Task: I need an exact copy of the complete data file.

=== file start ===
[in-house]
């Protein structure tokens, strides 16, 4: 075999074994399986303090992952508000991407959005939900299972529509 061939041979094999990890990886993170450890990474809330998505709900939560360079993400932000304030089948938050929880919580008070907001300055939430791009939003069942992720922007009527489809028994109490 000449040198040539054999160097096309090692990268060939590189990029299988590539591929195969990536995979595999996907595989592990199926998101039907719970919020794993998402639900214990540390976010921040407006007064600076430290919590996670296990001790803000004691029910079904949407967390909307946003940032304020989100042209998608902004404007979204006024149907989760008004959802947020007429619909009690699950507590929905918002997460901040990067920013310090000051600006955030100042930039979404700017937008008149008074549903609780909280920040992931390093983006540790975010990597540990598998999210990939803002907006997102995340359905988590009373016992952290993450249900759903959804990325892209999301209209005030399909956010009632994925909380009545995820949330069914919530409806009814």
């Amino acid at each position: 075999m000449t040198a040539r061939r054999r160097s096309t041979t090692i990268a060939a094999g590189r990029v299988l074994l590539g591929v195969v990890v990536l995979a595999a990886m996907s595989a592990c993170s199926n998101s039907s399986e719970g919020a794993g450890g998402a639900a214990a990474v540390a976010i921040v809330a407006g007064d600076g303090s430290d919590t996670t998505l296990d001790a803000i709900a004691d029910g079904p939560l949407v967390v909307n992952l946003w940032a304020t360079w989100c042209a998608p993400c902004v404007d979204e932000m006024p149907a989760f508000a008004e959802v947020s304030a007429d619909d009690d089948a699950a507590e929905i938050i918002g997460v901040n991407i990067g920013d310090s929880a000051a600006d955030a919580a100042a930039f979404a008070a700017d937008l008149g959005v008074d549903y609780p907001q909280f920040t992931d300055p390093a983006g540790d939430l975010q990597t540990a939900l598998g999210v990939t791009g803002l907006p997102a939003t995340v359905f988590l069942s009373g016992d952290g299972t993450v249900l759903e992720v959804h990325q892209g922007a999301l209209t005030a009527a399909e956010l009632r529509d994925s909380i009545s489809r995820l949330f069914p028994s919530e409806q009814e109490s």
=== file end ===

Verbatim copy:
[in-house]
């Protein structure tokens, strides 16, 4: 075999074994399986303090992952508000991407959005939900299972529509 061939041979094999990890990886993170450890990474809330998505709900939560360079993400932000304030089948938050929880919580008070907001300055939430791009939003069942992720922007009527489809028994109490 000449040198040539054999160097096309090692990268060939590189990029299988590539591929195969990536995979595999996907595989592990199926998101039907719970919020794993998402639900214990540390976010921040407006007064600076430290919590996670296990001790803000004691029910079904949407967390909307946003940032304020989100042209998608902004404007979204006024149907989760008004959802947020007429619909009690699950507590929905918002997460901040990067920013310090000051600006955030100042930039979404700017937008008149008074549903609780909280920040992931390093983006540790975010990597540990598998999210990939803002907006997102995340359905988590009373016992952290993450249900759903959804990325892209999301209209005030399909956010009632994925909380009545995820949330069914919530409806009814």
């Amino acid at each position: 075999m000449t040198a040539r061939r054999r160097s096309t041979t090692i990268a060939a094999g590189r990029v299988l074994l590539g591929v195969v990890v990536l995979a595999a990886m996907s595989a592990c993170s199926n998101s039907s399986e719970g919020a794993g450890g998402a639900a214990a990474v540390a976010i921040v809330a407006g007064d600076g303090s430290d919590t996670t998505l296990d001790a803000i709900a004691d029910g079904p939560l949407v967390v909307n992952l946003w940032a304020t360079w989100c042209a998608p993400c902004v404007d979204e932000m006024p149907a989760f508000a008004e959802v947020s304030a007429d619909d009690d089948a699950a507590e929905i938050i918002g997460v901040n991407i990067g920013d310090s929880a000051a600006d955030a919580a100042a930039f979404a008070a700017d937008l008149g959005v008074d549903y609780p907001q909280f920040t992931d300055p390093a983006g540790d939430l975010q990597t540990a939900l598998g999210v990939t791009g803002l907006p997102a939003t995340v359905f988590l069942s009373g016992d952290g299972t993450v249900l759903e992720v959804h990325q892209g922007a999301l209209t005030a009527a399909e956010l009632r529509d994925s909380i009545s489809r995820l949330f069914p028994s919530e409806q009814e109490s």